The diaphragm repair can break apart later in life as babies grow. These children may have a sudden difficulty with breathing or may develop an intestinal blockage. Those at greatest risk of recurrent CDH are those with large hernias requiring a patch repair. The operation to fix recurrent CDH can be more challenging because of scar tissue developed after the first repair. However, most children are stronger and healthier when recurrent CDH is diagnosed so the operation is lower risk.

You’ll work closely with your baby’s health care team. They’ll make a care plan for your baby. Ask your child's health care provider about your child’s outlook.

When should I call my child's health care provider?

Your child’s health care team will tell you how to care for your baby before they leave the hospital. Call your child’s health care provider if your child has new symptoms or if you have questions.

Key points about congenital diaphragmatic hernia

  • A diaphragmatic hernia is a birth defect. In this condition, there’s an opening in your baby’s diaphragm. It allows some of the organs that should be found in your child’s belly to move up into the chest cavity.
  • The main problem is CDH is the effect of the herniated organs on the developing lungs. The lungs are small and the blood vessels around them do not function very well.
  • CDH is most often diagnosed prenatally, which offers the advantage of early establishment of severity and care planning.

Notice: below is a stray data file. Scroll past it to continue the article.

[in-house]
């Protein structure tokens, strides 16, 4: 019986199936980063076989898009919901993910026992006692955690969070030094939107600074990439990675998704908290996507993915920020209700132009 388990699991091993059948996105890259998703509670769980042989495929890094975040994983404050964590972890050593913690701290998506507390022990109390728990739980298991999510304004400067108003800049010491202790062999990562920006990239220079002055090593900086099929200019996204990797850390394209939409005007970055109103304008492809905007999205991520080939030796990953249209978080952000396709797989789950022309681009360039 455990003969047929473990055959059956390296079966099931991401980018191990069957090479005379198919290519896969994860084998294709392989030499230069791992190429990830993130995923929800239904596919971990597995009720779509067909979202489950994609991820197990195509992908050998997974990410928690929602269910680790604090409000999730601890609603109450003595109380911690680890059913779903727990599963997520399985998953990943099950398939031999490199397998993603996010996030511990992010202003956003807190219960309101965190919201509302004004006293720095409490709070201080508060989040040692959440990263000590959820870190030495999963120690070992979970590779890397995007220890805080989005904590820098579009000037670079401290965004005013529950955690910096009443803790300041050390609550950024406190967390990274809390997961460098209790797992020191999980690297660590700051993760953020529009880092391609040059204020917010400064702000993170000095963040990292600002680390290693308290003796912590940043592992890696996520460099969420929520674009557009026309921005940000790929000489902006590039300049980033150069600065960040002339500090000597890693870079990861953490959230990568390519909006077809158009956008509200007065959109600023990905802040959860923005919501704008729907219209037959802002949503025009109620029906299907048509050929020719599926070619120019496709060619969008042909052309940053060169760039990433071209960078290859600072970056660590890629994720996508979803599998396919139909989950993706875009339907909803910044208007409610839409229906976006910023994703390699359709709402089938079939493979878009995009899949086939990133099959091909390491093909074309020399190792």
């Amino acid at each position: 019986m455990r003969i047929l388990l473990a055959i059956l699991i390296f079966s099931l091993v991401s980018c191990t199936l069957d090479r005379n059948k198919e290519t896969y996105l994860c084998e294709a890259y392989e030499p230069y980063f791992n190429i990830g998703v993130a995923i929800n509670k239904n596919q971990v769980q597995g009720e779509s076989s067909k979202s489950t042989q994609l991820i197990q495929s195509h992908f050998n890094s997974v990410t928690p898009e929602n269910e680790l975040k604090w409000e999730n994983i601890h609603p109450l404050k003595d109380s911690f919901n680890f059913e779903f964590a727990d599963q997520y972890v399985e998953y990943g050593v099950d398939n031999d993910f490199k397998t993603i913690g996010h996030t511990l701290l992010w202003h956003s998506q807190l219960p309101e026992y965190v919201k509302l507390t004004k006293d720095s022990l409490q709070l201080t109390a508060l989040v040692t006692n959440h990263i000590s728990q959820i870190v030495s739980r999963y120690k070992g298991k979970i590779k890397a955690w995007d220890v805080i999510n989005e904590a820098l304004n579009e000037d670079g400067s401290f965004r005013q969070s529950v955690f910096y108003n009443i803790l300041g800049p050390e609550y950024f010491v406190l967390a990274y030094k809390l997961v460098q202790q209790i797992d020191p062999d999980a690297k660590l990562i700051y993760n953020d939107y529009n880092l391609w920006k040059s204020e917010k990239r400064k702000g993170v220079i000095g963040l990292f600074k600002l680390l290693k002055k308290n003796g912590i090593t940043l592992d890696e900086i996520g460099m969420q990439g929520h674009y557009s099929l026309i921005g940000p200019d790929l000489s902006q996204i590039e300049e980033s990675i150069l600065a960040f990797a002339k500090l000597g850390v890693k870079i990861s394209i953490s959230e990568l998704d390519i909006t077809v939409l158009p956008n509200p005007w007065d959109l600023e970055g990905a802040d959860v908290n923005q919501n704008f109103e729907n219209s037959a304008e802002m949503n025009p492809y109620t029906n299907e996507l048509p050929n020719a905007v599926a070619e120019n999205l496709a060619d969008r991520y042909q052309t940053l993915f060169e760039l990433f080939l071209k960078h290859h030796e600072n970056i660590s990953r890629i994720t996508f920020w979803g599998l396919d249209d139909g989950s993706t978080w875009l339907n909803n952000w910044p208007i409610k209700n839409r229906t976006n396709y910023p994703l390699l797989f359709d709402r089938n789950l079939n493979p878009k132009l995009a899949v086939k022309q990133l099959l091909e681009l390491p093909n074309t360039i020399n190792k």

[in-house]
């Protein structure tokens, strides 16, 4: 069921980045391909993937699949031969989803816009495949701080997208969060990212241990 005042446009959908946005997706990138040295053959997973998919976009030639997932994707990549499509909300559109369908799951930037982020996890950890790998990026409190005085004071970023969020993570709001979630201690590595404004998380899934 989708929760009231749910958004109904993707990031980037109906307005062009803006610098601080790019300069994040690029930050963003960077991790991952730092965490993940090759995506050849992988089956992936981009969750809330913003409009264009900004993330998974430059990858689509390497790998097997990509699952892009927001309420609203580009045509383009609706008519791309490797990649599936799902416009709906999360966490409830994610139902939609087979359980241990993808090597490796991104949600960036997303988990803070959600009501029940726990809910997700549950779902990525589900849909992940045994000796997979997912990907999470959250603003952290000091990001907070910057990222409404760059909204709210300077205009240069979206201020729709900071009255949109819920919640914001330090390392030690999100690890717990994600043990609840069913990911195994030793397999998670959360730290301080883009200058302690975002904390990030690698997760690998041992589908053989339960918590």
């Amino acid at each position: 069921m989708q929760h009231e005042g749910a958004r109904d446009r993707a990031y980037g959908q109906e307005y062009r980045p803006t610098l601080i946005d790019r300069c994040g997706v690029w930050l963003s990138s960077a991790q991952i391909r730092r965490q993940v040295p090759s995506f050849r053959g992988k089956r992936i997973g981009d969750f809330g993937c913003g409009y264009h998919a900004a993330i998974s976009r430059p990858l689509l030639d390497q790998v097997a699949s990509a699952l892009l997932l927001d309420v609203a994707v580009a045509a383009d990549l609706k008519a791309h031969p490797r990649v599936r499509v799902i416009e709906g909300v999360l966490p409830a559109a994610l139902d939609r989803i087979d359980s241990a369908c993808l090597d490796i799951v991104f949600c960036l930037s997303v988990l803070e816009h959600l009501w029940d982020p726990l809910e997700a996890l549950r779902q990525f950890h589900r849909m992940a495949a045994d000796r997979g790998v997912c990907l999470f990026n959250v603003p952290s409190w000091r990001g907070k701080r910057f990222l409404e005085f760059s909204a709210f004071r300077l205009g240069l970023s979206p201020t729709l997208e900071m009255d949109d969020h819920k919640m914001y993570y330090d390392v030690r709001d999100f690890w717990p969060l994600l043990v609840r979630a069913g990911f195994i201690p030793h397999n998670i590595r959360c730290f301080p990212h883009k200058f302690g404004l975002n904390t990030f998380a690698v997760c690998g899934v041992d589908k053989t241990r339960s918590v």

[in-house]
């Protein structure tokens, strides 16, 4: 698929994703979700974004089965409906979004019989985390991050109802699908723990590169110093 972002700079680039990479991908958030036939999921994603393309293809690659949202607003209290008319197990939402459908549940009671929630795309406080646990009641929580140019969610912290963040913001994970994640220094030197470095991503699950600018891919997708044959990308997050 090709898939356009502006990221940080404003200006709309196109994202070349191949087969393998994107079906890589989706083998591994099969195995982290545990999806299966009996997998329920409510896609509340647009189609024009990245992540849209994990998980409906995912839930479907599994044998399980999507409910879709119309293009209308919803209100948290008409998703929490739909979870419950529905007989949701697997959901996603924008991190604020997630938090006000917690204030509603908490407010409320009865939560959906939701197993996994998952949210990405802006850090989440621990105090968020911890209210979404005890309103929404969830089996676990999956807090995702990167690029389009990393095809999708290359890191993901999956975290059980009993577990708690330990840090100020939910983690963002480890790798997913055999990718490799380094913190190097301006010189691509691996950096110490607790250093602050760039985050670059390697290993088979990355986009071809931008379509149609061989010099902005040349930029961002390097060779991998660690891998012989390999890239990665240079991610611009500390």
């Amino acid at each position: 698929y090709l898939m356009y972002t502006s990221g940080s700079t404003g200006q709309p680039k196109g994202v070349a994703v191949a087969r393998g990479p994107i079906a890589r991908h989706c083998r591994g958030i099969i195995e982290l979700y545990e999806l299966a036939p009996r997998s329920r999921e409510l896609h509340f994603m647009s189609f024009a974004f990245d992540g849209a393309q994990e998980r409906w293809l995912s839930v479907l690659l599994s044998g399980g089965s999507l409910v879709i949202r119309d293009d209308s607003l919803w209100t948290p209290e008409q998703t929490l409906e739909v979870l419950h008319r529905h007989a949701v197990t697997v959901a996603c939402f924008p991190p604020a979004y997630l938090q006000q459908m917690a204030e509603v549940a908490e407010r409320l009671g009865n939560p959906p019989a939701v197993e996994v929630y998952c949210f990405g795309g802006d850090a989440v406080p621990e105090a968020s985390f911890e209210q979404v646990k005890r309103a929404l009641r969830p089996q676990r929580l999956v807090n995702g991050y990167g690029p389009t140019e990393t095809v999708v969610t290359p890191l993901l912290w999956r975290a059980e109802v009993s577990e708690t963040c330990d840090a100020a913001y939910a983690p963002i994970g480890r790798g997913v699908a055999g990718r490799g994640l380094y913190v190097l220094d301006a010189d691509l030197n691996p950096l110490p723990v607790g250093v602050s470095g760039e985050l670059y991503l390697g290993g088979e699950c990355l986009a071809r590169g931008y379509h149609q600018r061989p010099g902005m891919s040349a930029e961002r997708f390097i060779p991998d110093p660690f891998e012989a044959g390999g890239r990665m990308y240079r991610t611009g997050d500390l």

• Severe diaphragmatic hernia diagnosed prenatally may benefit from fetal therapy. 
  • After delivery, babies will need to stay in an intensive care unit. They will need to be put on a breathing machine to help their breathing.
  • Once your baby is stabilized, they will need to have surgery to close the diaphragm. 
  • For some babies CDH can be life-threatening. Survivors often have long-term health issues. They need regular follow-up care after they go home from the hospital.

CDH Treatment at Johns Hopkins Medicine

The Johns Hopkins Center for Fetal Therapy and the Johns Hopkins Children's Center's Congenital Diaphragmatic Hernia Program

The Johns Hopkins Center for Fetal Therapy and the Johns Hopkins Children's Center's Congenital Diaphragmatic Hernia Program offer all expert CDH care resources in one physical location in Baltimore, Maryland. 

Our unique integrated care model rests on the availability of world-class resources in one location that allows us to provide our families with seamless transitions from prenatal to postnatal care in a compassionate care approach.

  • To make an appointment during pregnancy, call 410-502-6561 or 1-844-JH-FETAL.
  • To make an appointment or contact us on behalf of your infant, call 443-997-5437.

Postnatal Care: Center for Congenital Diaphragmatic Hernia at Johns Hopkins All Children's Hospital

The Johns Hopkins All Children’s Hospital Center for Congenital Diaphragmatic Hernia (CDH) in St. Petersburg, Florida combines compassionate care, innovative techniques, and cutting-edge technology to treat babies with CDH and has an ICU dedicated to CDH babies,

To make an appointment or contact us, call 727-292-1964.